Wednesday, 17 May 2017

Environmental Leader/Jennifer Hermes: How ADM Conducted Its 2016 Sustainability Report: 5 Practical Steps You Can Steal

How ADM Conducted Its 2016 Sustainability Report: 5 Practical Steps You Can Steal

May 15, 2017 by Jennifer Hermes

Archer Daniels Midland Company (ADM) announced in its sustainability report last week that it has reached its goal in palm oil traceability, achieving 98% traceability for palm oil and more than 95% for palm kernel oil, reduced water usage by 24% since 2008, and reduced energy intensity and emissions by 25% and 11% respectively – but the company also shared step-by- step details on how it pulled together the wide-ranging details for the report.

Step #1. Engage adviser to assess the stakeholders that would rely on information from the report.

First, ADM says, the company engaged Deloitte Advisory to undertake a formal materiality assessment to apply its knowledge of the Global Reporting Initiative (GRI) methodology and the industry as a whole to select stakeholders whom the report would affect.

To assess those who would be most affected by the report, Deloitte looked at four variables:

–Responsibility: those stakeholders linked to the organization through legal, financial, operational regulations, contracts and/or policies.

–Influence: stakeholders who have the ability to influence whether or not the organization can reach its intended goals, including those with formal decision-making power, internally or externally.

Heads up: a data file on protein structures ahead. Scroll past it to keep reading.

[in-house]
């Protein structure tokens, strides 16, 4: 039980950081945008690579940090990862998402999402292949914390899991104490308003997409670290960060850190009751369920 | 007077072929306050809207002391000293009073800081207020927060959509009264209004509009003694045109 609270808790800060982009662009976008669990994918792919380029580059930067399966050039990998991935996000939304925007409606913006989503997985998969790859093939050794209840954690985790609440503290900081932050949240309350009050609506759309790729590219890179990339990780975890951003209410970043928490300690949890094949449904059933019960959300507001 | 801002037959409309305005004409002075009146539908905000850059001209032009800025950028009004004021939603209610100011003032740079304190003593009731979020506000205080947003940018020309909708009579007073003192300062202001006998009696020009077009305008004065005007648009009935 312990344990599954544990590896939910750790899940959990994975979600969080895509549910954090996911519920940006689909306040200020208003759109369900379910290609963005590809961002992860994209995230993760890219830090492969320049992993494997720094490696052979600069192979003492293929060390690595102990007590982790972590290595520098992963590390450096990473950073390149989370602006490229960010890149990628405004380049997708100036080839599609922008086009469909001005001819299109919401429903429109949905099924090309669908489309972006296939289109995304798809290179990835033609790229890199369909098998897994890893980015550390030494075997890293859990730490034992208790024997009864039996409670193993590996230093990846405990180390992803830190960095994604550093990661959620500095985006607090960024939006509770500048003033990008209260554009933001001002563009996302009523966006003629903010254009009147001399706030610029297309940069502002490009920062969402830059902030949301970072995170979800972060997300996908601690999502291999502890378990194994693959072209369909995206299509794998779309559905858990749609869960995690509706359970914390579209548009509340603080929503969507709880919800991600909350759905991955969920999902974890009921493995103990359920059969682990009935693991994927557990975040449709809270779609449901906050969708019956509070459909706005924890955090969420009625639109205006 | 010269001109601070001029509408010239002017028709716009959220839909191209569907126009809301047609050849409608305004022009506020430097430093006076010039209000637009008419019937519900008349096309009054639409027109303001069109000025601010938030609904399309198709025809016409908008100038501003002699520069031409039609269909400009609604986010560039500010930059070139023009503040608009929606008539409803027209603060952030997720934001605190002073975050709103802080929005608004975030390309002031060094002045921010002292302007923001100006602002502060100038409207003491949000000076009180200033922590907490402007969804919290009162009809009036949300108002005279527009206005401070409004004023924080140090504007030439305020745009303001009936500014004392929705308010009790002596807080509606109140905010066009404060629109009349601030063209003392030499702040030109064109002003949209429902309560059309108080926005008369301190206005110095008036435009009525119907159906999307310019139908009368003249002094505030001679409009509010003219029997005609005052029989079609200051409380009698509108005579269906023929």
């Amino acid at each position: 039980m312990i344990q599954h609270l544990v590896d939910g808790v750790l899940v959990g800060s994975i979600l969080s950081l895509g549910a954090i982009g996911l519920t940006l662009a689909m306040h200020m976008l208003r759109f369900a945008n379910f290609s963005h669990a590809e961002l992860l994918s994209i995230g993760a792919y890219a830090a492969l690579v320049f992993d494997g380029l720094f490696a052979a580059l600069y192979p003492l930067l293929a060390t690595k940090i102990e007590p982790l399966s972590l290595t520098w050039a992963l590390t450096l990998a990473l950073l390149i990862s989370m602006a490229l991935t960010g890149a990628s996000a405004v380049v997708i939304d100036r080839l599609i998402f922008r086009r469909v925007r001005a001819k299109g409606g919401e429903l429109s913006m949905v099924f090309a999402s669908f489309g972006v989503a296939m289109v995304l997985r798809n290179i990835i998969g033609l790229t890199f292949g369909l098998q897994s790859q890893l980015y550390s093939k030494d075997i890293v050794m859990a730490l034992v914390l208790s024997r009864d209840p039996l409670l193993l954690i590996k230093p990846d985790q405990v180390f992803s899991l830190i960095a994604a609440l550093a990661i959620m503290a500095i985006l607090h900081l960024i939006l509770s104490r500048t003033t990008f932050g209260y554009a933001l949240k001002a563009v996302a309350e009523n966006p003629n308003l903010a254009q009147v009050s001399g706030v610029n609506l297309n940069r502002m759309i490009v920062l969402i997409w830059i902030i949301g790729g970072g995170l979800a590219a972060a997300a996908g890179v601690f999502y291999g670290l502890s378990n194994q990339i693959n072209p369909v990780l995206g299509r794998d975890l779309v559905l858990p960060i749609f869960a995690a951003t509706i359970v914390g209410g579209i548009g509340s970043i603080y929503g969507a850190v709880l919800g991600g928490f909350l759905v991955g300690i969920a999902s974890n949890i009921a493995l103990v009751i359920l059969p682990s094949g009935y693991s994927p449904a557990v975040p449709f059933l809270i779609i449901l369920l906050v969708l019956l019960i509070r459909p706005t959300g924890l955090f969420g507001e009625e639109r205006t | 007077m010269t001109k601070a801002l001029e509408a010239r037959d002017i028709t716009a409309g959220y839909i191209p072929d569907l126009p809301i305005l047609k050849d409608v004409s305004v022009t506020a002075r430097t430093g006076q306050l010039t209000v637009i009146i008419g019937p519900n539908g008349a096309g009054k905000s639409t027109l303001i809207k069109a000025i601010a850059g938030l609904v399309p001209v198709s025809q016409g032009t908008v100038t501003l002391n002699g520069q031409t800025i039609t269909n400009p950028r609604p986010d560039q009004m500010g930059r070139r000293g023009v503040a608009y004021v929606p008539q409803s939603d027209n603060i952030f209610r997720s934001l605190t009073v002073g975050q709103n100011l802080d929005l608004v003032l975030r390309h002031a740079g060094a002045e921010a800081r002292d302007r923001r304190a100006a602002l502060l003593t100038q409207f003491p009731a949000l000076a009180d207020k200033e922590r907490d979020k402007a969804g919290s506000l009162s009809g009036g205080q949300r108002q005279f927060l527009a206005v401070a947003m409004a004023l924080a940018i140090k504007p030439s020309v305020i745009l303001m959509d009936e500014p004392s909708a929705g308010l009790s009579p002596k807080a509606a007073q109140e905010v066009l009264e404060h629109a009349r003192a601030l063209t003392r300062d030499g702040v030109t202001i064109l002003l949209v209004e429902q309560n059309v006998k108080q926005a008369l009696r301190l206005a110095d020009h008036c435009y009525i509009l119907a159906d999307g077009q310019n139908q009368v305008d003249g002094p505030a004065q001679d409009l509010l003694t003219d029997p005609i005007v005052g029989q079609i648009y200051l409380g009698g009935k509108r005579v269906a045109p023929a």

–Proximity: Stakeholders on whom the organization depends for daily operations and those living close to operation sites.

–Dependency: Stakeholders who are most dependent on the organization’s operations, such as customers/clients reliant on the organization’s products and services, and suppliers for which the organization is a large client.

Step #2. Narrow the field of topics to cover and check with stakeholders.

Then Deloitte narrowed the field of potential topics to a specific set that could be rated and ranked by stakeholders. The process did not limit materiality to a select number of topics; rather, all topics that scored a certain rating were marked as material. ADM next worked with Deloitte to survey a variety of internal and external stakeholders about the chosen topics.

Step 3. Conduct secondary research on those topics to determine areas of focus.

The companies reviewed a variety of documents published by various parties, from internal reports from ADM leadership and employees, to trade associations and regulators, to customers and NGOs, to further explore the chosen topics. ADM says the process – both interviews with stakeholders and documents – revealed that several key topics were consistent across all stakeholder groups, with deforestation, human rights, and environmental criteria among the primary concerns raised.

Step 4. Define materiality.

In order to cover the correct topics to the correct depth, ADM prioritized topics based on several criteria:

–current management programs;

–potential risks;

–economic, environmental and social impacts.

Step 5. Continue with engagement.

ADM seeks continued information from stakeholders, including customer feedback, NGO inquiries, and the results of efforts of its investor relations team. To ensure proper long-term focus, the materiality assessment will be updated at regular intervals in the future, ADM says.

ADM Shares Most Requested/Important Topics

ADM said the most important sustainability initiatives that address topics that are significant to stakeholders – and which are therefore included in the report – were: community relations, energy management, food safety/customer safety, GHG emissions, human rights and labor conditions, land rights and diversity, supply chain management, technology and innovation, and water management.

Categories Clean Energy, Compliance, Environmental Management, Feature, Supply Chain, WaterTags ADM, Sustainability Report
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